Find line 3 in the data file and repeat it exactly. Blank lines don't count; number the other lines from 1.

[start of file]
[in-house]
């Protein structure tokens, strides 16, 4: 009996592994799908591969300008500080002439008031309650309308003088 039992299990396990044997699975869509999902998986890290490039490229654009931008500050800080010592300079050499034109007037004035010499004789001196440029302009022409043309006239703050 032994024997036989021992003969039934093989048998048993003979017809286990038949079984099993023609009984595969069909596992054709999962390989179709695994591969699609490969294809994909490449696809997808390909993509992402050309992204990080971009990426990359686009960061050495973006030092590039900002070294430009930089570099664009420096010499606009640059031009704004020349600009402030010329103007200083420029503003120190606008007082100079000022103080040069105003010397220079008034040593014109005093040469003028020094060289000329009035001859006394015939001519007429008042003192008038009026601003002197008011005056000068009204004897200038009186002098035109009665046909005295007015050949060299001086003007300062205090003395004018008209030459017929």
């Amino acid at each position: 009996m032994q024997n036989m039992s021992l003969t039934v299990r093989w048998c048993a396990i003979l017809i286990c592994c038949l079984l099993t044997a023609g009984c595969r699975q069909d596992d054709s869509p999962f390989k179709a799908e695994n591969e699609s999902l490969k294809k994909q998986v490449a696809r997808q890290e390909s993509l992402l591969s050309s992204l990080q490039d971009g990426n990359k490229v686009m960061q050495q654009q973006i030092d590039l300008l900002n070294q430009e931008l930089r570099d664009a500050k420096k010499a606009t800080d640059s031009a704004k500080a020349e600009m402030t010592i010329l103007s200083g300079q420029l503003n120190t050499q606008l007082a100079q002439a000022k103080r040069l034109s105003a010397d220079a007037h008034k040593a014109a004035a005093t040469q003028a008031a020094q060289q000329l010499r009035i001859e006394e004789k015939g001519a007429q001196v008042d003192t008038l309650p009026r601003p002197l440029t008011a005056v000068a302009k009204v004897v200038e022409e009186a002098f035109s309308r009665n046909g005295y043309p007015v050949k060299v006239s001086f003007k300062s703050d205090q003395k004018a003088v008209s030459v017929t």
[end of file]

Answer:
């Amino acid at each position: 009996m032994q024997n036989m039992s021992l003969t039934v299990r093989w048998c048993a396990i003979l017809i286990c592994c038949l079984l099993t044997a023609g009984c595969r699975q069909d596992d054709s869509p999962f390989k179709a799908e695994n591969e699609s999902l490969k294809k994909q998986v490449a696809r997808q890290e390909s993509l992402l591969s050309s992204l990080q490039d971009g990426n990359k490229v686009m960061q050495q654009q973006i030092d590039l300008l900002n070294q430009e931008l930089r570099d664009a500050k420096k010499a606009t800080d640059s031009a704004k500080a020349e600009m402030t010592i010329l103007s200083g300079q420029l503003n120190t050499q606008l007082a100079q002439a000022k103080r040069l034109s105003a010397d220079a007037h008034k040593a014109a004035a005093t040469q003028a008031a020094q060289q000329l010499r009035i001859e006394e004789k015939g001519a007429q001196v008042d003192t008038l309650p009026r601003p002197l440029t008011a005056v000068a302009k009204v004897v200038e022409e009186a002098f035109s309308r009665n046909g005295y043309p007015v050949k060299v006239s001086f003007k300062s703050d205090q003395k004018a003088v008209s030459v017929t």